WHO TOES THE PARTY LINE? Cues, Values,
and Individual Differences
Cindy D. Kam
This article explores individual differences in citizens’ reliance on cues and values in
political thinking. It uses experimental evidence to identify which citizens are likely to
engage in heuristic processing and which citizens are likely to engage in systematic
processing in developing opinions about a novel issue. The evidence suggests that
political awareness crisply distinguishes between heuristic and systematic processors.
The less politically aware rely on party cues and not on an issue-relevant value. As
political awareness increases, reliance on party cues drops and reliance on an issue-
relevant value rises. Need for cognition fails to yield clear results. The results suggest
two routes to opinion formation: heuristic processing and systematic processing.
Political awareness, not need for cognition, predicts which route citizens will take.
Key words: public opinion; political psychology; political awareness; party cues; dual-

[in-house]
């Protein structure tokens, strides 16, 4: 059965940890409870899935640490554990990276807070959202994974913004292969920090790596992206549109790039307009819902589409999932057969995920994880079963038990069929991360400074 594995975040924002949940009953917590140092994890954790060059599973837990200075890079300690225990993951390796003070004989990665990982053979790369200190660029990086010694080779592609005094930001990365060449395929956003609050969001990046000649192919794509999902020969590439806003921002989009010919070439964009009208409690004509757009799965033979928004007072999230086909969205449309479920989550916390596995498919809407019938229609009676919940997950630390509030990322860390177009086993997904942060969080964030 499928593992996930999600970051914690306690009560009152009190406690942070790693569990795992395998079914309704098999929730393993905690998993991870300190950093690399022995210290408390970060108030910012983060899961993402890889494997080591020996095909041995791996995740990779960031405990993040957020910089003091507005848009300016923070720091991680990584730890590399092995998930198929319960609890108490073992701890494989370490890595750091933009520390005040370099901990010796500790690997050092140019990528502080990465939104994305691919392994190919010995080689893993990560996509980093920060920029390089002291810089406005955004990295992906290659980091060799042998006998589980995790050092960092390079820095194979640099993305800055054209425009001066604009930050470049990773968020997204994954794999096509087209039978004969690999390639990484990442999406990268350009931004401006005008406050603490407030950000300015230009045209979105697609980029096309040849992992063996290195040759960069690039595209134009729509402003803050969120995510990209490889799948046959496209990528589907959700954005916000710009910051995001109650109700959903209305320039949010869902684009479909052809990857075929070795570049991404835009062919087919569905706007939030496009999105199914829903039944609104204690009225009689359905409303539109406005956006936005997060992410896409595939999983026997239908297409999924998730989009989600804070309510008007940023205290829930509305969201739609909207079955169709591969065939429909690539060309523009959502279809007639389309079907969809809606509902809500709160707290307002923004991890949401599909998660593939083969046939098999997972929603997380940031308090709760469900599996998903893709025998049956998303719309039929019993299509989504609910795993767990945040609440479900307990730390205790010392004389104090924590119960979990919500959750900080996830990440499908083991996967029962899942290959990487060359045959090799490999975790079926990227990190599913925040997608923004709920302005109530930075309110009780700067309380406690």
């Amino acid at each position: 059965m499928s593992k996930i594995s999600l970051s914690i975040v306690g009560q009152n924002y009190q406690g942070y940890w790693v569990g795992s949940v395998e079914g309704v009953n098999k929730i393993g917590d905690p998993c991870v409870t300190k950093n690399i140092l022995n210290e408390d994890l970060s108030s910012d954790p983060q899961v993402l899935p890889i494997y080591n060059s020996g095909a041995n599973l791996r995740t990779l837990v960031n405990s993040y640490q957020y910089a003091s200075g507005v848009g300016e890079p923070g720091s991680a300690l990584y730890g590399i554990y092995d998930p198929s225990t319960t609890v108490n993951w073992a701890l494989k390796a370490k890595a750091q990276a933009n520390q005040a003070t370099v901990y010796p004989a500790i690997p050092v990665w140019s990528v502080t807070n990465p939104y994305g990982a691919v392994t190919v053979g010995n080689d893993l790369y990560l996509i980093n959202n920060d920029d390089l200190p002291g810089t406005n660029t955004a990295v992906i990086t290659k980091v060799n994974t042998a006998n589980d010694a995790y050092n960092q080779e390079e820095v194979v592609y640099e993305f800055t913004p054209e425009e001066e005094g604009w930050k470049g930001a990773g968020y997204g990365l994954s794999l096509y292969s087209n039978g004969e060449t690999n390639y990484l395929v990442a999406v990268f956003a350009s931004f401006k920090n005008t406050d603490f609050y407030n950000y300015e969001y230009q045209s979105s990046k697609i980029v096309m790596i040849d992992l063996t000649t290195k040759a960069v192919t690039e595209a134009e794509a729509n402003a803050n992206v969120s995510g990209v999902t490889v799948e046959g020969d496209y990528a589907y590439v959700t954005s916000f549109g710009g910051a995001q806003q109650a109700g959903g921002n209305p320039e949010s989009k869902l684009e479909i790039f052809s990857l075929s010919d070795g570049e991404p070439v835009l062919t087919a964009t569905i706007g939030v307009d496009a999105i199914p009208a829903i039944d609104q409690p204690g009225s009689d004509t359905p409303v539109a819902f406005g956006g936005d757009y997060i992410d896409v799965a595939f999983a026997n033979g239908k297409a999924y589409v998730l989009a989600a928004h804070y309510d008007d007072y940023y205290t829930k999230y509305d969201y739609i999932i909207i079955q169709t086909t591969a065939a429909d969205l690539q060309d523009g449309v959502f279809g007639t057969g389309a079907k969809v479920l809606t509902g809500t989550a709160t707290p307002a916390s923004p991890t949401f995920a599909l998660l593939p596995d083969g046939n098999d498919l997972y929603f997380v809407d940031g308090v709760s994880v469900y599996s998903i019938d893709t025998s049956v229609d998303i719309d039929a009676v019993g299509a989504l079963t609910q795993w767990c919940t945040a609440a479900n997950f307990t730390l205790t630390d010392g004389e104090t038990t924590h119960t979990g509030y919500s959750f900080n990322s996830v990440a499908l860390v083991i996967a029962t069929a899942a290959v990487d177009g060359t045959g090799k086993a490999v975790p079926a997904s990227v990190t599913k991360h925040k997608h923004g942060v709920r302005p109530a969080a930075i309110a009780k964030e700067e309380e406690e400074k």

process models; need for cognition.
How do citizens, as ‘‘cognitive misers’’ in the political world (Bargh, 1999;
Downs, 1957; Lippmann, 1922/1997), formulate opinions given their paltry
stores of knowledge? One answer to this question comes from parties. Con-
temporary research has identiﬁed several ways in which parties inﬂuence
citizens’ political choices and information-processing. In The American
Voter, Campbell, Converse, Miller, and Stokes (1960/1980) characterize the
party as ‘‘a supplier of cues by which the individual may evaluate the ele-
ments of politics’’ (p. 128). Information about candidates’ party afﬁliations
or party ties can shape opinion-holding on candidates (Mondak, 1993a); the
direction of citizens’ preferences (Jacoby, 1988; Mondak, 1993b; Squire and
Smith, 1988); and perceptions of candidates’ issue positions (Conover and
Feldman, 1989; Feldman and Conover, 1983). Popkin (1994), for example,
Department of Political Science, University of California–Davis, One Shields Avenue, Davis,
CA 95616, USA. (e-mail: email@example.com).
Political Behavior, Vol. 27, No. 2, June 2005 (
0190-9320/05/0600-0163/0 Ó 2005 Springer ScienceþBusiness Media, Inc.